Opinion: Mercy’s dress code should be less strict


Senior Sarah Puscas wears the black long sleeve shirt under her uniform blouse during the first few weeks this new policy has been in effect. Photo by Megan Mallie

A student is stopped in the hallway and her black and white striped socks are pointed out by a teacher. Socks that are not one solid color are considered to be patterned and therefore, in violation of Mercy’s dress code. So, the student is issued a JUG, equating to one hour of detention, a reminder that she has failed to follow the school rules. 

Mercy’s dress code should be less strict in its policies requiring students to adhere to unnecessary regulations that have no effect whatsoever on their academic performance, school environment, or fellow peers. Dress code regulations such as prohibiting patterned socks or layering gray shirts under the uniform blouse are unnecessary and serve no purpose besides limiting student choice in clothing. It is important for schools to have rules for students to follow, but rules limiting student attire are outdated and do nothing to improve student well-being or academics.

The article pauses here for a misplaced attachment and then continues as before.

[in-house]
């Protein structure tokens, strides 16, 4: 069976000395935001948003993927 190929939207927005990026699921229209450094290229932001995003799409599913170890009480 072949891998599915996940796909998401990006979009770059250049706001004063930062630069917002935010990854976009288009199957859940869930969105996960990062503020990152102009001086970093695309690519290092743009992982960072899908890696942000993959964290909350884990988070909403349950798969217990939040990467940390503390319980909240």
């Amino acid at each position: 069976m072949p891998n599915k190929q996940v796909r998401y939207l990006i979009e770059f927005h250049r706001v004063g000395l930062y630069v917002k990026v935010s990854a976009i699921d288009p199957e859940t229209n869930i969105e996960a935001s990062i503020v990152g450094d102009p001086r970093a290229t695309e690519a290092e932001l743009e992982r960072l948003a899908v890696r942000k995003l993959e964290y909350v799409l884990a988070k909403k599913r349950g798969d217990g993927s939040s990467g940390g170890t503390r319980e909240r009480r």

That’s why the new policies allowing black long sleeve shirts to be worn under the uniform polo and the addition of fun sock Friday are steps in an important direction: personal expression. Society puts pressure on young girls to follow the ‘rules’ or stereotypes of a typical teenager, and although girls are told not to follow these stereotypes, the school’s restrictive policies reinforce this idea. With guidelines as to the way students dress and the punishment that follows disobedience, the rules at school do the same thing that society does: tell young girls what to do. 

School rules concerning behavior and academics should be enforced, but a multitude of rules that suppress individuality in students should be less important and less enforced for students. With the addition of the black shirt rule and fun sock Friday, students are encouraged to express themselves and their unique personalities.